MONTREAL – Canada’s luxury home market is expected to perform as well, or better this year than in 2012, with the exception of cities like Montreal and Vancouver, where improved sales have been delayed by “economic concerns, diminished demand and higher inventory levels,” a report by RE/MAX says.
While sales were aversely affected by weather during the first three months of 2013, about half of Canada’s 16 major markets bounced back in March and are expecting a strong “traditional spring market,” the RE/MAX Upper-End Report published Tuesday morning said.
In Greater Montreal, sales of high-end homes dropped 15 per cent during the first quarter of 2013, compared to the record-breaking first three months of 2012, where 251 houses worth $750,000 or more were sold, the report said.
“Luxury sales remain strong when examined in a historical context,” says Sylvain Dansereau, executive vice-president, RE/MAX Québec, in a news release. “We may not be setting records to the extent that we saw in 2012, but solid demand and confidence continue to underpin the upper-end segment – best illustrated by the new benchmarks set in more than one-third of all markets examined.”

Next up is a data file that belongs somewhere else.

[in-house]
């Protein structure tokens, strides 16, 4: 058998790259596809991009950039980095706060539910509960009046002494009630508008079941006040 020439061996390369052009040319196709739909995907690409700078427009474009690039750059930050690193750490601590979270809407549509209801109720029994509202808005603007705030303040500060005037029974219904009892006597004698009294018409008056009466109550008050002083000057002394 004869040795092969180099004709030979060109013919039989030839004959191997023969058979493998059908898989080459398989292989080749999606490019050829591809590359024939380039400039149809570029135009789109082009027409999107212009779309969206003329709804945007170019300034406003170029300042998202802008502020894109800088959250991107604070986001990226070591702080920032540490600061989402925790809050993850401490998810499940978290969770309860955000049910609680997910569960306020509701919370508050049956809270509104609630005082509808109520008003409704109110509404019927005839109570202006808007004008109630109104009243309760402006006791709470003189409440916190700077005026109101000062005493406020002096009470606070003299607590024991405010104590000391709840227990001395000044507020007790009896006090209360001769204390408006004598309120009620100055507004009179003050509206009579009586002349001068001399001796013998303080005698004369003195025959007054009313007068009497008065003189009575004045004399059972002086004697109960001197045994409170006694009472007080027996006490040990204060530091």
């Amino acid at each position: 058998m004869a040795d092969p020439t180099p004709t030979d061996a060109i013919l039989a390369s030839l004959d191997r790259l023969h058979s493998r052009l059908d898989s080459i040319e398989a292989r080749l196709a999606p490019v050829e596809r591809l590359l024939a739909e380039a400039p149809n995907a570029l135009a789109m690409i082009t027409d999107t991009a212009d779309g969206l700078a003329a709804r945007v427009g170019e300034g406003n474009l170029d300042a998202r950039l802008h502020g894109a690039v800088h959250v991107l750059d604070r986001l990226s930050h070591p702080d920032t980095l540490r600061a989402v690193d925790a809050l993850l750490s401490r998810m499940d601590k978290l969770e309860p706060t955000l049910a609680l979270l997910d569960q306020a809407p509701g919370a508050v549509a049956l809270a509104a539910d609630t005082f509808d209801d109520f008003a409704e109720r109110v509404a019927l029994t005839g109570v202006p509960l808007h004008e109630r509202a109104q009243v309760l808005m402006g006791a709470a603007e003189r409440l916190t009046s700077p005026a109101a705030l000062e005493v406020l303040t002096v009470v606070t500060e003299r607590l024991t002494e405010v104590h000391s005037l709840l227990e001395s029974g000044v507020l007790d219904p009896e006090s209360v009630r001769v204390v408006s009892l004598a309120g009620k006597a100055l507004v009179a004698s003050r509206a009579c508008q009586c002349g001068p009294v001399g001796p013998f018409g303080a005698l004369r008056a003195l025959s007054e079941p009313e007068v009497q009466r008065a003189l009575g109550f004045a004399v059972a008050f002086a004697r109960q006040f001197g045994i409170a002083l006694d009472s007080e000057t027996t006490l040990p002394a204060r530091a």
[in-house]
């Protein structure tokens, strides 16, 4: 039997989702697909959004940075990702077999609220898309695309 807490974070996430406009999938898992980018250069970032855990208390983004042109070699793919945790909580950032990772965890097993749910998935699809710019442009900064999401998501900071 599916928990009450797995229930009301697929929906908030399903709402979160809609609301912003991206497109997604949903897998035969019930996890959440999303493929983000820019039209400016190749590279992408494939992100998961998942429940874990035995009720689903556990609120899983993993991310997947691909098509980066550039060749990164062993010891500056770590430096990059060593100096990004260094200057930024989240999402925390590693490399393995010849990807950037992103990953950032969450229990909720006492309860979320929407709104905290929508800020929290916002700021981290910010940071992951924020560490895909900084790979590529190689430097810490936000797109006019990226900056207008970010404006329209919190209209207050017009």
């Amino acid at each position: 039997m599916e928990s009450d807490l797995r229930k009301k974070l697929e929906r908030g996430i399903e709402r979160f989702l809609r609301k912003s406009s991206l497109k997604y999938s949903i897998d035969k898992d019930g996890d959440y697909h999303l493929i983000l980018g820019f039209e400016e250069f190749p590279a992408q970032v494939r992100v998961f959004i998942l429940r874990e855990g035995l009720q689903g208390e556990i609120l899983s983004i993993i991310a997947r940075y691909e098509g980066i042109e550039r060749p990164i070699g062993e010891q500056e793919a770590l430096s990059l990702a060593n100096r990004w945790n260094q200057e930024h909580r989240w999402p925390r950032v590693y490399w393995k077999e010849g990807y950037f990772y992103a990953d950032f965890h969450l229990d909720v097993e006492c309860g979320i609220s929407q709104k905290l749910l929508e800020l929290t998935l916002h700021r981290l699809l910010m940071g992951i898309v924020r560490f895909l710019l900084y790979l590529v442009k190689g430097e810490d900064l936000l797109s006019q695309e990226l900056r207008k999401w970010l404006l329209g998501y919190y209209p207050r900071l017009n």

In Montreal, a softer condo market, where inventory has steadily grown over the last few quarters, could force sellers to lower prices in 2013.
“While many new units are being successfully absorbed into Montreal’s rental pool, the oversupply could point to further price adjustments down the road if conditions do not improve,” the report warned. “With Greater Montreal’s recent budget clearly demonstrating a tone of fiscal restraint and with slower economic growth in place, it is expected that the momentum in Greater Montreal’s upper-end market will continue to contract. Yet, sales should still prove quite healthy by year end, remaining above the five-year average.”
Calgary had the strongest first quarter, where sales of homes worth $1 million or more in the commodity-fueled market soared 50 per cent over the record-breaking first three months of 2012, when 115 houses changed hands.
Re/Max defines luxury homes in Canada at a lower price point than Sotheby’s International Realty Canada, which published its own report on the state of the high-end market earlier this month. Re/Max, which uses multiple listing service data – and unlike Sotheby’s doesn’t include sales it handles privately – defines a high-end home in Greater Montreal as one that sells for at least $750,000 in Greater Montreal, or $ 1 million on Montreal Island.
A high-end home in Greater Vancouver would sell for $2 million or more, while a high-end home in Greater Toronto would sell for $1.5 million.
After a record-breaking 550 luxury sales in Greater Vancouver during the first quarter of 2011, “demand has returned to more sustainable levels, and we suspect that’s where it will remain going forward,” says Elton Ash, regional executive vice-resident, RE/MAX of Western Canada. Sales dropped 29 per cent in Vancouver’s luxury market during the first three months of 2013, compared to the 404 homes sold in 2012.